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Prerita Agarwal

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23 Jul, 2024 @ 01:30 PM

Introduction

Hello there!!

Machine Learning models are programs trained to discover patterns in new data and generate predictions. These models are represented mathematically as a function that accepts requests in the form of input data, makes predictions based on the input data, and then returns an output in response.

In this article, we will learn one such Machine Learning model called the Diffusion Model.

What is the Diffusion Model?

Diffusion Models are generative models, meaning they create data comparable to the data on which they were trained. Diffusion Models function fundamentally by corrupting training data by successively adding Gaussian noise and then learning to recover data by reversing this noising process. We may use the Diffusion Model to produce data after training by simply sending randomly sampled noise through the learned denoising process.

Diffusion models are inspired by non-equilibrium thermodynamics. They construct a Markov chain of diffusion steps to gradually add random noise to data and then learn to reverse the diffusion process to construct the desired data samples from the noise. Unlike VAE or flow models, Diffusion models are trained using a predetermined process, and the latent variable has a large dimensionality (same as the original data).

Denoising the Diffusion Model

Denoising diffusion models have been known for a long time. It derives from the notion of Diffusion Maps, which is one of the dimensionality reduction strategies used in the Machine Learning field. It also incorporates ideas from probabilistic approaches like Markov Chains, which have been employed in various applications. Sohl-Dickstein et al. proposed the initial Denoising Diffusion technique.

Denoising diffusion modeling consists of forward diffusion and reverse diffusion or reconstruction. Gaussian noise is gradually added to the data throughout the forward diffusion process until it becomes all noise. The reverse/reconstruction technique removes the noise by employing a neural network model to learn the conditional probability densities.

The image below gives an idea of the diffusion model.

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Architecture of the Diffusion Model

A Diffusion Model, as previously stated, consists of a forward process in which a datum is gradually noised and a reverse process in which noise is turned back into a sample from the target distribution.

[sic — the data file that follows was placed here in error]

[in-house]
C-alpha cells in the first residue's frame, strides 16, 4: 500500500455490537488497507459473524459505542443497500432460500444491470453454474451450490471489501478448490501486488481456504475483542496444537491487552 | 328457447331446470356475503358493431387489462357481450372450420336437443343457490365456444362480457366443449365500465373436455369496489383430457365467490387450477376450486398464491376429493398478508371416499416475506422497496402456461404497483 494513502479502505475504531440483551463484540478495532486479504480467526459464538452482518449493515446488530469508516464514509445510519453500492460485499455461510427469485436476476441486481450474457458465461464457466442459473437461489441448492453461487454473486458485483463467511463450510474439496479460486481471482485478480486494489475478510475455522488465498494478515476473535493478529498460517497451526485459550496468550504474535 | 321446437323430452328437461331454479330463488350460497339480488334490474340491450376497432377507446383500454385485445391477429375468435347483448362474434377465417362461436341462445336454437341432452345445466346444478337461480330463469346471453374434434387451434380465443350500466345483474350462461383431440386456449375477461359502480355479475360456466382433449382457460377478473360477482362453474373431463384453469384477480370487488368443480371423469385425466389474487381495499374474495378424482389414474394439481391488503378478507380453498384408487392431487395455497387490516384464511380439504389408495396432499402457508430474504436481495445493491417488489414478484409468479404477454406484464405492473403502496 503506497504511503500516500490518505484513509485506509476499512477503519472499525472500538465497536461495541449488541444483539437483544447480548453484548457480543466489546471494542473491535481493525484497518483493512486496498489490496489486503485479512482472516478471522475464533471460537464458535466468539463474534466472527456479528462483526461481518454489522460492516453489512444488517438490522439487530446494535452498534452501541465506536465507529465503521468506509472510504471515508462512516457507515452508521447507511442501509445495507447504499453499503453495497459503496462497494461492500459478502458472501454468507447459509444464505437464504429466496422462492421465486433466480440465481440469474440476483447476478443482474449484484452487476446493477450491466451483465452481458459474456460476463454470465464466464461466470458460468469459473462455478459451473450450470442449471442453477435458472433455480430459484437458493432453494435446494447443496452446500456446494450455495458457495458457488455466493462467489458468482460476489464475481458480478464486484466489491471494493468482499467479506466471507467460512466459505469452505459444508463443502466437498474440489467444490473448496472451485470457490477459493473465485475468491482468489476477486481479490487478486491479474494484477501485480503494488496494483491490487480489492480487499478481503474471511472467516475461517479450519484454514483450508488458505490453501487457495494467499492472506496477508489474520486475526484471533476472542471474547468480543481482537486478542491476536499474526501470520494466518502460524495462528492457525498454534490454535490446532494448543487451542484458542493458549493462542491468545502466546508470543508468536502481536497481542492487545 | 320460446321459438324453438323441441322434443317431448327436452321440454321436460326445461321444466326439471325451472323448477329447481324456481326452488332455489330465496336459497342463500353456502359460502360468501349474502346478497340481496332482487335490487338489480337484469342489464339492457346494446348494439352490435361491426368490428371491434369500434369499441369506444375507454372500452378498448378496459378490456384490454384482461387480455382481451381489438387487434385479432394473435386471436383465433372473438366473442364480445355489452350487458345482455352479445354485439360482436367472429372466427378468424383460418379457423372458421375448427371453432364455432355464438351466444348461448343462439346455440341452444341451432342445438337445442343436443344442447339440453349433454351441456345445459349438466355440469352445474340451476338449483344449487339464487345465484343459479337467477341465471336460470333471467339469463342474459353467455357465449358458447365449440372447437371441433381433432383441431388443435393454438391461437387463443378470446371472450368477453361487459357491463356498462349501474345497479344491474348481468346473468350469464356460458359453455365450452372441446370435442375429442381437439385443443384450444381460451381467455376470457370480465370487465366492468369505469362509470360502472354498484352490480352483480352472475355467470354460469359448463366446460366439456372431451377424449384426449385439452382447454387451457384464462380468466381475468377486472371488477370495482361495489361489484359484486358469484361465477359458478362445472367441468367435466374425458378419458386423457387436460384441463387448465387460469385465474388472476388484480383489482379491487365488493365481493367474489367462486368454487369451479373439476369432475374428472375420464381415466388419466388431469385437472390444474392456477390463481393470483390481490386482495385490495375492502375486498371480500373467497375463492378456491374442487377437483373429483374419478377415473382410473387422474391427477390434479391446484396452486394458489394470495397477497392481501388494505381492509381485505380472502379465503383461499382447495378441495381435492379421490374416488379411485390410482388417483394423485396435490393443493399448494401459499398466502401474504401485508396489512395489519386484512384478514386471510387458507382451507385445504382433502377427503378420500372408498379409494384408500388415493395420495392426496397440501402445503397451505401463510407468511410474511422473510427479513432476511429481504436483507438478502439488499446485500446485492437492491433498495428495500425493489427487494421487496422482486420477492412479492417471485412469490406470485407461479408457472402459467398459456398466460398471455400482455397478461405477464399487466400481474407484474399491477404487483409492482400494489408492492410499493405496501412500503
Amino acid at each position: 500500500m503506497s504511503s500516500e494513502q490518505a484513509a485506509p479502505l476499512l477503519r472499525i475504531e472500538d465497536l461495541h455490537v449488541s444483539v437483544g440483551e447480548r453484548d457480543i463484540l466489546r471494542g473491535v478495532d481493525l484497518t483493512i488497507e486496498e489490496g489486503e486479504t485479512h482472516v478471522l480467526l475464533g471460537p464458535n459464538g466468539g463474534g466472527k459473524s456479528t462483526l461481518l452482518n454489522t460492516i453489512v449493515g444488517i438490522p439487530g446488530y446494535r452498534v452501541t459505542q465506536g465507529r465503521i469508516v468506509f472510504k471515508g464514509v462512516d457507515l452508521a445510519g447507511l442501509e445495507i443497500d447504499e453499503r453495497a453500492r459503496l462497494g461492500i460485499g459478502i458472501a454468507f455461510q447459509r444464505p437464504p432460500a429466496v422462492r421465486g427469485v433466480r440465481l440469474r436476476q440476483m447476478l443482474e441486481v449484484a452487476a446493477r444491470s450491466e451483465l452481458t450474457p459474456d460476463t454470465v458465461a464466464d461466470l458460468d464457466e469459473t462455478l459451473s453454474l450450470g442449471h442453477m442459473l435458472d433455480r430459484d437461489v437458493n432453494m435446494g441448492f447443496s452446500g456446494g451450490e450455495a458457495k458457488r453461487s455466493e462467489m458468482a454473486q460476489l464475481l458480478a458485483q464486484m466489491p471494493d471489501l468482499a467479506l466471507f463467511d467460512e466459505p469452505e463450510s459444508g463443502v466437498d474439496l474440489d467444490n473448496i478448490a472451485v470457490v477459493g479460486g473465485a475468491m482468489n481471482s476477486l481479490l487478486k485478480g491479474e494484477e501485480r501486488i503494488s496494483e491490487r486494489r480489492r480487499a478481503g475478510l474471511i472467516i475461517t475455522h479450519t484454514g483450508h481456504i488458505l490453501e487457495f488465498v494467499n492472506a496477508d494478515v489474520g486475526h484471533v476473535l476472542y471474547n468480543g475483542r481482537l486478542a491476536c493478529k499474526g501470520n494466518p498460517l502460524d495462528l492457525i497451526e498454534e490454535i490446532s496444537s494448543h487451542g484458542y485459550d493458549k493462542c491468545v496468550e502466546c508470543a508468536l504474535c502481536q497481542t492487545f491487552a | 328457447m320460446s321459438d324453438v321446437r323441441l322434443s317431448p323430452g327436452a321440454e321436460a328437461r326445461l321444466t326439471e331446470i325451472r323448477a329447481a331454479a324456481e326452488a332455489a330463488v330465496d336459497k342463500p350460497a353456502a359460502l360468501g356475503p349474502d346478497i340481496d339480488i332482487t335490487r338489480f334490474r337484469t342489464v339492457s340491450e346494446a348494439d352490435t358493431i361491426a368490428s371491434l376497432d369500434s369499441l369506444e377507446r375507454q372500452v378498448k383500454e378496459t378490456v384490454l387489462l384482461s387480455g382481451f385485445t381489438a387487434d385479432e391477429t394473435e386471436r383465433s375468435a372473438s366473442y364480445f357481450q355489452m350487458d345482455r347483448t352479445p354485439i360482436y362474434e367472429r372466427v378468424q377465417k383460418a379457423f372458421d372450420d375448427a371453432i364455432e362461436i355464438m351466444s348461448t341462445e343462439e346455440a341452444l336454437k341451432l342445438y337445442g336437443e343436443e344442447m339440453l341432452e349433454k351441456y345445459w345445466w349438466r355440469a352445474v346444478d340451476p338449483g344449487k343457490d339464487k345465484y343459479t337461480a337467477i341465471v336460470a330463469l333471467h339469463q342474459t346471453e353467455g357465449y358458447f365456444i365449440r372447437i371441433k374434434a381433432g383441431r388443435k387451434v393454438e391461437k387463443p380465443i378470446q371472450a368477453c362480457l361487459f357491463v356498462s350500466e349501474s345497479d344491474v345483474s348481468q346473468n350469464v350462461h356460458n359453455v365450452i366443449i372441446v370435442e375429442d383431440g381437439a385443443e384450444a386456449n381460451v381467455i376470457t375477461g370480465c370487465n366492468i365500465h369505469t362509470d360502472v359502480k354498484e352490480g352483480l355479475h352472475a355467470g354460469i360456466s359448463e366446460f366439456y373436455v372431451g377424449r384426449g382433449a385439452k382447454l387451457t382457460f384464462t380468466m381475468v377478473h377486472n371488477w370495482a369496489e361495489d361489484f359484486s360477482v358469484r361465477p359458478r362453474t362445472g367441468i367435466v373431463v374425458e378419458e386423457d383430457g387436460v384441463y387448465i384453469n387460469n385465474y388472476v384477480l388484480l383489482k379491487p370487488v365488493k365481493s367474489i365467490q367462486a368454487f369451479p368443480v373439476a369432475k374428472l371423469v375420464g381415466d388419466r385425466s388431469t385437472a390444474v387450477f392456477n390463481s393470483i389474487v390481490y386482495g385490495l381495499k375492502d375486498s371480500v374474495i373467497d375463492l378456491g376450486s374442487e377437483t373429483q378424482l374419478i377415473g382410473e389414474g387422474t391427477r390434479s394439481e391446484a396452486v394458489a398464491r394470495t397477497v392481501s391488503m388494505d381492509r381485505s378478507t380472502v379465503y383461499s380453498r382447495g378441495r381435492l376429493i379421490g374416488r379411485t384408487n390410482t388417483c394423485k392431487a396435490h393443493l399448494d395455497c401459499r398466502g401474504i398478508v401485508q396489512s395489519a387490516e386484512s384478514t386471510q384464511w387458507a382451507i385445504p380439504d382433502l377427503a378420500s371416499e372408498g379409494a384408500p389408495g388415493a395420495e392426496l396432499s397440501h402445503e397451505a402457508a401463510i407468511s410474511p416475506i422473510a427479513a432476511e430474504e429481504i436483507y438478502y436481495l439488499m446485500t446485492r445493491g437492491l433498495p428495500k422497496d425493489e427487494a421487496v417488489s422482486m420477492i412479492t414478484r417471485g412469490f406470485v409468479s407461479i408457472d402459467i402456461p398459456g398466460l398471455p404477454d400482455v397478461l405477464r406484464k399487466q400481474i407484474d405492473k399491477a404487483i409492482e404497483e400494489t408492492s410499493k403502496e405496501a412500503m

Forward Diffusion Process

The forward diffusion process does not need training since it can be explicitly defined as a Markov Chain, unlike an encoder in the VAEs. Starting with the original data point, we add Gaussian noise in T steps to get a collection of noisy samples. Because the probability density forecast at time t is solely reliant on the immediate predecessor at time t-1, the conditional probability density may be calculated as follows:

The total distribution of the entire process may then be calculated as follows:

The mean and the variance of the density function are affected by the parameter βτ, a hyper parameter whose value can be kept constant throughout the procedure or progressively altered in the subsequent steps. A range of functions (e.g., sigmoid, tanh, linear, etc.) can be used to describe the behavior of a differential parameter value assignment.

The above derivation is sufficient to predict the successive states; however, if we want to sample at a given time interval t without going through all of the intermediary steps, allowing for an efficient implementation, we can formulate the above equation again by substituting the hyper-parameter as ατ = 1 — βτ. The above equation is then reframed as follows:

To generate samples at time step t using the probability density estimation available at time step t-1, we may use another thermodynamic concept known as 'Langevin dynamics.' According to stochastic gradient Langevin dynamics, we can only sample the new states of the system using the gradient of the density function in a Markov Chain update. After that, sampling of new data point at a time t for a step size dependent on the preceding point at time t-1 may be determined as follows: